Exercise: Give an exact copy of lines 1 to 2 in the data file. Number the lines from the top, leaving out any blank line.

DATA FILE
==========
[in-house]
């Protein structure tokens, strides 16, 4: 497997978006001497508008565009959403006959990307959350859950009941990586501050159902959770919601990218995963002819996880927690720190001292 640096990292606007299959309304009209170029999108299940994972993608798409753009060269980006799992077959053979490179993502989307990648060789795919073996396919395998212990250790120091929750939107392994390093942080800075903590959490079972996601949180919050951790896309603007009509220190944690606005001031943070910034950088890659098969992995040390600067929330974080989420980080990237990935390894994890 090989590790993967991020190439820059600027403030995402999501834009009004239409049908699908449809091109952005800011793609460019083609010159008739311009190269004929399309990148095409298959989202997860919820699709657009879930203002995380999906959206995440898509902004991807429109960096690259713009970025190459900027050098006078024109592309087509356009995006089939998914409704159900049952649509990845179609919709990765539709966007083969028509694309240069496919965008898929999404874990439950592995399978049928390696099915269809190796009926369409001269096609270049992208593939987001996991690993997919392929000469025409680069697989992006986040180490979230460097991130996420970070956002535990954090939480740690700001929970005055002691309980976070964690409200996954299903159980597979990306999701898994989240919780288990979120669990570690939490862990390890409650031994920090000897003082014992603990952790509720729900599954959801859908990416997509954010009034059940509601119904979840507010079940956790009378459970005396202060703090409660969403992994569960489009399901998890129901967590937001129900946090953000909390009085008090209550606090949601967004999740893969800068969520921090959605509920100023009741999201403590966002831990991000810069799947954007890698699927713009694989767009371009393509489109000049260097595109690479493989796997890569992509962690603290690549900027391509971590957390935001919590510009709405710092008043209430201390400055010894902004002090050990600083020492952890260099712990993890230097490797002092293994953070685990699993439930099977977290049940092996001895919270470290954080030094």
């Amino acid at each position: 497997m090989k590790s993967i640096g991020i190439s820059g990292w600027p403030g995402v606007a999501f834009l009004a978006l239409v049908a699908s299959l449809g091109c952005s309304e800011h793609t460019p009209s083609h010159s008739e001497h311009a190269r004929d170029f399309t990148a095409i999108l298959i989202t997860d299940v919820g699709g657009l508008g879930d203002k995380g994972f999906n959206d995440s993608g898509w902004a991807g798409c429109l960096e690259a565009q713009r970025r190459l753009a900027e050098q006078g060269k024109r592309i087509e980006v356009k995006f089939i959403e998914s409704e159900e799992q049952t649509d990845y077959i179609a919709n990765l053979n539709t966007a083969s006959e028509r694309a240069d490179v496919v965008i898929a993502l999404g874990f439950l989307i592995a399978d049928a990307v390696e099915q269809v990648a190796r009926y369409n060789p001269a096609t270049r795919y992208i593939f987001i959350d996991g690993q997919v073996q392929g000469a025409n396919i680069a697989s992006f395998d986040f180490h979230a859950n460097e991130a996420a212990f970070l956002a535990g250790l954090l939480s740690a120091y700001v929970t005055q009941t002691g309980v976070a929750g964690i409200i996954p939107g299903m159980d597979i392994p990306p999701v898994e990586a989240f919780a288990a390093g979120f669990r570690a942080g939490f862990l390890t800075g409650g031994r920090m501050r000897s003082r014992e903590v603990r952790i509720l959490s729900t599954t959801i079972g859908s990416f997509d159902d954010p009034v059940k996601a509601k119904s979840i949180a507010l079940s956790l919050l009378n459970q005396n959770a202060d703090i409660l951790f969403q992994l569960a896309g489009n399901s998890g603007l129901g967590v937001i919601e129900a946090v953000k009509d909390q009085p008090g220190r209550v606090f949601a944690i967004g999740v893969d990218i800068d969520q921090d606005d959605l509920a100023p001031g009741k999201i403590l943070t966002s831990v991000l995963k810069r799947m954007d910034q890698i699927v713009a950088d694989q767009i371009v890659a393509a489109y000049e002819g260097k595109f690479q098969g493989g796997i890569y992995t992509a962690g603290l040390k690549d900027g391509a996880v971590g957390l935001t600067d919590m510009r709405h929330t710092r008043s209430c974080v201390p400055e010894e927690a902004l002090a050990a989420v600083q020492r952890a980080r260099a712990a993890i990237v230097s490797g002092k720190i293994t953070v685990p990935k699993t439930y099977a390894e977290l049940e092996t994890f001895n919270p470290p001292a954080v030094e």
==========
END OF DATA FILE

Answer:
[in-house]
């Protein structure tokens, strides 16, 4: 497997978006001497508008565009959403006959990307959350859950009941990586501050159902959770919601990218995963002819996880927690720190001292 640096990292606007299959309304009209170029999108299940994972993608798409753009060269980006799992077959053979490179993502989307990648060789795919073996396919395998212990250790120091929750939107392994390093942080800075903590959490079972996601949180919050951790896309603007009509220190944690606005001031943070910034950088890659098969992995040390600067929330974080989420980080990237990935390894994890 090989590790993967991020190439820059600027403030995402999501834009009004239409049908699908449809091109952005800011793609460019083609010159008739311009190269004929399309990148095409298959989202997860919820699709657009879930203002995380999906959206995440898509902004991807429109960096690259713009970025190459900027050098006078024109592309087509356009995006089939998914409704159900049952649509990845179609919709990765539709966007083969028509694309240069496919965008898929999404874990439950592995399978049928390696099915269809190796009926369409001269096609270049992208593939987001996991690993997919392929000469025409680069697989992006986040180490979230460097991130996420970070956002535990954090939480740690700001929970005055002691309980976070964690409200996954299903159980597979990306999701898994989240919780288990979120669990570690939490862990390890409650031994920090000897003082014992603990952790509720729900599954959801859908990416997509954010009034059940509601119904979840507010079940956790009378459970005396202060703090409660969403992994569960489009399901998890129901967590937001129900946090953000909390009085008090209550606090949601967004999740893969800068969520921090959605509920100023009741999201403590966002831990991000810069799947954007890698699927713009694989767009371009393509489109000049260097595109690479493989796997890569992509962690603290690549900027391509971590957390935001919590510009709405710092008043209430201390400055010894902004002090050990600083020492952890260099712990993890230097490797002092293994953070685990699993439930099977977290049940092996001895919270470290954080030094």